In general user-thread context switch implementations(like
setjmp/longjmp and the
function return way), we save and restore callee-saved registers, but golang only save and restore
%rbp in gobuf.
So why does golang do it in this way?
Apparently GoLang still uses an inefficient calling convention where the only call-preserved (aka non-volatile) registers are RSP and RBP.
A call to
runtime.gosave looks to the compiler like any other function call (i.e. it eventually returns after doing some stuff, and doesn’t modify anything above its own stack frame). Like any other function call, the caller has to assume it destroys all the call-clobbered (volatile) registers (everything except RSP and RBP). Thus any values it wants to survive the call have to be spilled to stack slots (or other memory location where they belong).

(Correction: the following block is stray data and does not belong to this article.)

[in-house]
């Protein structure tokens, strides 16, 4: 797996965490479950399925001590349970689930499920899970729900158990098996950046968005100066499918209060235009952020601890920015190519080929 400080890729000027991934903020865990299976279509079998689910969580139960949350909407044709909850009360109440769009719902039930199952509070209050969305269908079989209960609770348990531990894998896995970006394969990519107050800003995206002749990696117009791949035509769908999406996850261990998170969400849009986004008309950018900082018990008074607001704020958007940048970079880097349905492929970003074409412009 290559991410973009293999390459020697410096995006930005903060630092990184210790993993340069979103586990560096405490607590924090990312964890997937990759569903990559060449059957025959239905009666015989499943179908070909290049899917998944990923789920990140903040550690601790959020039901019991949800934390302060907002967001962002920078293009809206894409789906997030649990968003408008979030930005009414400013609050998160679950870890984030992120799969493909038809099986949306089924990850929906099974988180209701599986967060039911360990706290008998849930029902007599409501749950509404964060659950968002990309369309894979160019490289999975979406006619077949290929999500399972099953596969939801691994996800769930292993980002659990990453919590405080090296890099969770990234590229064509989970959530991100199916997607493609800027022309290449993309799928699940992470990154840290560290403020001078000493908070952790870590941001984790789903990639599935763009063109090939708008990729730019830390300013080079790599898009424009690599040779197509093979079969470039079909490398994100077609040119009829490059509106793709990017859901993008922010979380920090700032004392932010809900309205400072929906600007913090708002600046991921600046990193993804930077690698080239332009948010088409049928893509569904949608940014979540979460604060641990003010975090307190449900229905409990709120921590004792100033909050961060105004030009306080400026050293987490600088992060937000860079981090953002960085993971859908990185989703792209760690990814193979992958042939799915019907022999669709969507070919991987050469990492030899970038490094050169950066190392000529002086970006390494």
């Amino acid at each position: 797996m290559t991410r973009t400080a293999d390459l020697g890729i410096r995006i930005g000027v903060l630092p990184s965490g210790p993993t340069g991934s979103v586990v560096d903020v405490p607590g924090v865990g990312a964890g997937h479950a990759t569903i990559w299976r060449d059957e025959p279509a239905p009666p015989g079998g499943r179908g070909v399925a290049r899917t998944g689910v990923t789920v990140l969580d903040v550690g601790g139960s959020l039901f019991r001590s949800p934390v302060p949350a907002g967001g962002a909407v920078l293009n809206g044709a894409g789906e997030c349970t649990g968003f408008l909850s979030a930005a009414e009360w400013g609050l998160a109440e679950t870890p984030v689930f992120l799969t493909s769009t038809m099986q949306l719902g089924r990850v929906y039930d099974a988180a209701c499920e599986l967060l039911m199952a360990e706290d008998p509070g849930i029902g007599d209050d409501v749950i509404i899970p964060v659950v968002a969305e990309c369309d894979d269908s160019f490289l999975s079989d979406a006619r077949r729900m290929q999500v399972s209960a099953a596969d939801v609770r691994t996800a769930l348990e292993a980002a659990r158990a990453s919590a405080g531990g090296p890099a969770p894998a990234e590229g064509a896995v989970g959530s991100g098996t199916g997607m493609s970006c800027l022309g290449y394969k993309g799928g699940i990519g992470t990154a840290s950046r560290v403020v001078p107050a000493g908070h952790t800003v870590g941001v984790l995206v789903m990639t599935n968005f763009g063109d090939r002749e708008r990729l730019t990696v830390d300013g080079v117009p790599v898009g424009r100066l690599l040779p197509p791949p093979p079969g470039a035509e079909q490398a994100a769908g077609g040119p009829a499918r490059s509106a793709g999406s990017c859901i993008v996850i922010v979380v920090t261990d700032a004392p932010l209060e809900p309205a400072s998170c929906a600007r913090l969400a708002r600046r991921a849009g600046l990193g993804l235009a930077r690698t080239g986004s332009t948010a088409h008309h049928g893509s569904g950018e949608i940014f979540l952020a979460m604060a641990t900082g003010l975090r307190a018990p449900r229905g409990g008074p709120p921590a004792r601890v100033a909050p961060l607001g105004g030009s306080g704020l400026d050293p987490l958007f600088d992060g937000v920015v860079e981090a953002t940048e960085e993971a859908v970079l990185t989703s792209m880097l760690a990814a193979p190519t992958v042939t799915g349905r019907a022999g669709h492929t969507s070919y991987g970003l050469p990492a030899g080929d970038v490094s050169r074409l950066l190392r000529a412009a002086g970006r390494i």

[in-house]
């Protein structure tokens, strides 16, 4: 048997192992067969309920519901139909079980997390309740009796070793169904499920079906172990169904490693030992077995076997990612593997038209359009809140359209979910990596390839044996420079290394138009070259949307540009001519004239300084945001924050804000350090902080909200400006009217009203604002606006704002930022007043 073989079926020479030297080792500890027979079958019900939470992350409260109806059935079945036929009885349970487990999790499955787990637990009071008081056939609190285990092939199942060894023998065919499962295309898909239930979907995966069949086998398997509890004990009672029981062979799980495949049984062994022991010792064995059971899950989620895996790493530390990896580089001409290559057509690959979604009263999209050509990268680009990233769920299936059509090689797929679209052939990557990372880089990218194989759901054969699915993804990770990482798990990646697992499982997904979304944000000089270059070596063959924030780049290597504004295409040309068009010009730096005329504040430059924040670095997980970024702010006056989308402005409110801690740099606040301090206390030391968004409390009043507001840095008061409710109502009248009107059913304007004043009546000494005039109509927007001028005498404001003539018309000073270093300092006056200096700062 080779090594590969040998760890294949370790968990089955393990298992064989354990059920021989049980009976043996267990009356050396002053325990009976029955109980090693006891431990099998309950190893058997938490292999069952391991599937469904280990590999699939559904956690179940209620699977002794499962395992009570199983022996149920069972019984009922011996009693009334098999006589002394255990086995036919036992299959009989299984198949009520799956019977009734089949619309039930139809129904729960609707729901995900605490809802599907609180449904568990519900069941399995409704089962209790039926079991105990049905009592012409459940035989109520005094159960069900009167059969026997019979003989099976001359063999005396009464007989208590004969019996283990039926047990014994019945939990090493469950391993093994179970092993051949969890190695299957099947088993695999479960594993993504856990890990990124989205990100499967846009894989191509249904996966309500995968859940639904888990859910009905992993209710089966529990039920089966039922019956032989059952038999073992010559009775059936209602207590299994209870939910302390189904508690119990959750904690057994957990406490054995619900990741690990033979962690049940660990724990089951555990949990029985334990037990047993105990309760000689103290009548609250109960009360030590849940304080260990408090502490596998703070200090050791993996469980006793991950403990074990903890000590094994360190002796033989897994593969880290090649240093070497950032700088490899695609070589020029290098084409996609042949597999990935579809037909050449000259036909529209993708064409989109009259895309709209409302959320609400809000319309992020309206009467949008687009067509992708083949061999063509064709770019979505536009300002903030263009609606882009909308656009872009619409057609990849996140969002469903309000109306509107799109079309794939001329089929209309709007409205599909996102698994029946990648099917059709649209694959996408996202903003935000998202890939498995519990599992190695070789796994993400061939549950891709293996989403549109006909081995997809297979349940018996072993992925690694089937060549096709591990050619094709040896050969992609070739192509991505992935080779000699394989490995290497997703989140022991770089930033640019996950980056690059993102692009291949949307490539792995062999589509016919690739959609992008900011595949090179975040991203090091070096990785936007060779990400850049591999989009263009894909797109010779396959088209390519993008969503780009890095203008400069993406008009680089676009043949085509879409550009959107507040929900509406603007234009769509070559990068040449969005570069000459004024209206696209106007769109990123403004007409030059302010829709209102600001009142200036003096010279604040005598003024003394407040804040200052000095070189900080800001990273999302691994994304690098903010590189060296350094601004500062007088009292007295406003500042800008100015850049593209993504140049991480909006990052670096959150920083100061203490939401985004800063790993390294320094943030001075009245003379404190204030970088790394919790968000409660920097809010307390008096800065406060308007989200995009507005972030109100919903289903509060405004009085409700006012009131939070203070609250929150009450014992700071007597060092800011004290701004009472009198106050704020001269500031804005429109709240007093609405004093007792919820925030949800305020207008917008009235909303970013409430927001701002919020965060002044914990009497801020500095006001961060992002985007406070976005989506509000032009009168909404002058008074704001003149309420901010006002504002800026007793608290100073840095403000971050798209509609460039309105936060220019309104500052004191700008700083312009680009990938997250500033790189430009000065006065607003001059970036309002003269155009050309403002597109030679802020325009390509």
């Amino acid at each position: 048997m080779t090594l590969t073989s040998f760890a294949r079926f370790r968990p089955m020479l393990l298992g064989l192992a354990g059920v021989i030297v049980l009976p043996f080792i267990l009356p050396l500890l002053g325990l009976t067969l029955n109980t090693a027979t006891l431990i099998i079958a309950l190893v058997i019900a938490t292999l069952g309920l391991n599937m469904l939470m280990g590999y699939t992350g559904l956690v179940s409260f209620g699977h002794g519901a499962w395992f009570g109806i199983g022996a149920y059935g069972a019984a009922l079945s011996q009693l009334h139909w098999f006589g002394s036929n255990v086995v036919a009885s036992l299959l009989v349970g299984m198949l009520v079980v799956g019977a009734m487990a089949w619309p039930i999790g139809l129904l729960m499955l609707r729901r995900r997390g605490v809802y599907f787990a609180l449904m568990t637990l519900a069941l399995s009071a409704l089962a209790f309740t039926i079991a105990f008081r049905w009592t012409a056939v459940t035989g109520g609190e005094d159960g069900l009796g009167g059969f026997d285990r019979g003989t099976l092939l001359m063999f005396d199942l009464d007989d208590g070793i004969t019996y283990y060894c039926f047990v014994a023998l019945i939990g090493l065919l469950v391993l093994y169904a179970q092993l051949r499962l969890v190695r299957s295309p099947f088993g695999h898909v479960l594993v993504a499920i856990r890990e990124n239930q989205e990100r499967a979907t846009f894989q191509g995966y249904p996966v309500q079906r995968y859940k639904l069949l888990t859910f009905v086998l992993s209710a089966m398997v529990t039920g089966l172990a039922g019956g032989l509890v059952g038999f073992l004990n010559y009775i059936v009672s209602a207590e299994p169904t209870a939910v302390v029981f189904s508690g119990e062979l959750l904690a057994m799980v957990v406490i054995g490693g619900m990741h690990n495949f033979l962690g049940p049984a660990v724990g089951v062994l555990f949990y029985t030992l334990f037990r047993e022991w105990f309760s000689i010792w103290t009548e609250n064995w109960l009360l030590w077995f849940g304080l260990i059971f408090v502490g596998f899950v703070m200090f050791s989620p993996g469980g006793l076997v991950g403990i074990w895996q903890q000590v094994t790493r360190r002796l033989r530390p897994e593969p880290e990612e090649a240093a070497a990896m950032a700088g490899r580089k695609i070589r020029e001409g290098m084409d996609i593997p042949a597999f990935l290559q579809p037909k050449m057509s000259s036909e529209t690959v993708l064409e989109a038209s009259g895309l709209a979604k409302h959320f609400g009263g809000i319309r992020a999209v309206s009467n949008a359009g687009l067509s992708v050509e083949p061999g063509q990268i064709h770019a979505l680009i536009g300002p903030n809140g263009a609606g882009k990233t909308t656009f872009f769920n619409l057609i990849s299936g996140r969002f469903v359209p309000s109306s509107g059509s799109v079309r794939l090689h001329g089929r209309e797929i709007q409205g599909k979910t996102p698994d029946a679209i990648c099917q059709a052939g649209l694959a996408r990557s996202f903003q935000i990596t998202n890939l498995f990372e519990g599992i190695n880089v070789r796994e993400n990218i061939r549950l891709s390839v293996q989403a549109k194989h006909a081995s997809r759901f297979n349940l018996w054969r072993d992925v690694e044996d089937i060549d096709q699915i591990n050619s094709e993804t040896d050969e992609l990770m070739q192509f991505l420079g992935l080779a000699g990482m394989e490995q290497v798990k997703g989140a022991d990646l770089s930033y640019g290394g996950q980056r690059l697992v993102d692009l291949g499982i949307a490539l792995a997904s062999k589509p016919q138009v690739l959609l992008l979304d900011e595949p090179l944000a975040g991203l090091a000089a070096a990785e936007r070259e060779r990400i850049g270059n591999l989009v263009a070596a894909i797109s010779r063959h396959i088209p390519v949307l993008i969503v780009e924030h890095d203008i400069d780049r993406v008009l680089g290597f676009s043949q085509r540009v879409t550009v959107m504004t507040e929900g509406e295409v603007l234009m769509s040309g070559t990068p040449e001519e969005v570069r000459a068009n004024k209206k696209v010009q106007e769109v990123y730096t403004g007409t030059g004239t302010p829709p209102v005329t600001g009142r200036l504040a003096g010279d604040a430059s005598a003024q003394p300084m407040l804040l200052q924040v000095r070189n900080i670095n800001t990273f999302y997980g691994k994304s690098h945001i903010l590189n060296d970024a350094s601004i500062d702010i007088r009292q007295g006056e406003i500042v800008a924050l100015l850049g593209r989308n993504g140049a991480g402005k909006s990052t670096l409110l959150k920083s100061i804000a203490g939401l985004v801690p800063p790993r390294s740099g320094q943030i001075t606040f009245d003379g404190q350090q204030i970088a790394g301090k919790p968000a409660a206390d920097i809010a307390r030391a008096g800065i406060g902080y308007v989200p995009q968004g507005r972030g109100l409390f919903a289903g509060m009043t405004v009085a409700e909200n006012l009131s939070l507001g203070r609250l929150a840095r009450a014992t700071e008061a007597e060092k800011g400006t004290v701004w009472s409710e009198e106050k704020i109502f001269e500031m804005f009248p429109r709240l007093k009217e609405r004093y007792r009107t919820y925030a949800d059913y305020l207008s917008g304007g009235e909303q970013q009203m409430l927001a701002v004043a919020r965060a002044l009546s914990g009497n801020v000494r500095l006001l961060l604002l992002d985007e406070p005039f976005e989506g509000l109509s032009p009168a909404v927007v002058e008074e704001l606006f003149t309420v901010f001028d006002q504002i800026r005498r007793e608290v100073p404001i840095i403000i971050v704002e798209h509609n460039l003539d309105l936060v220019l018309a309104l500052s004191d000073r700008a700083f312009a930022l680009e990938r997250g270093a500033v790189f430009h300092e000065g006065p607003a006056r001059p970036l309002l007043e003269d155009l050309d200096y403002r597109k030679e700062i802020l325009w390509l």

For the same reason, C
setjmp only has to save the call-preserved registers. And kernel context-switch functions are the same.
This 2017 google groups post says that’s how its calling convention / ABI works, and from the linked code it looks like that still hasn’t been improved.
Go’s calling convention also inefficiently passes all args on the stack, unlike the x86-64 System V ABI which passes the first 6 integer args (and first 8 FP) in registers.
Answered By – Peter Cordes
Answer Checked By – Willingham (GoLangFix Volunteer)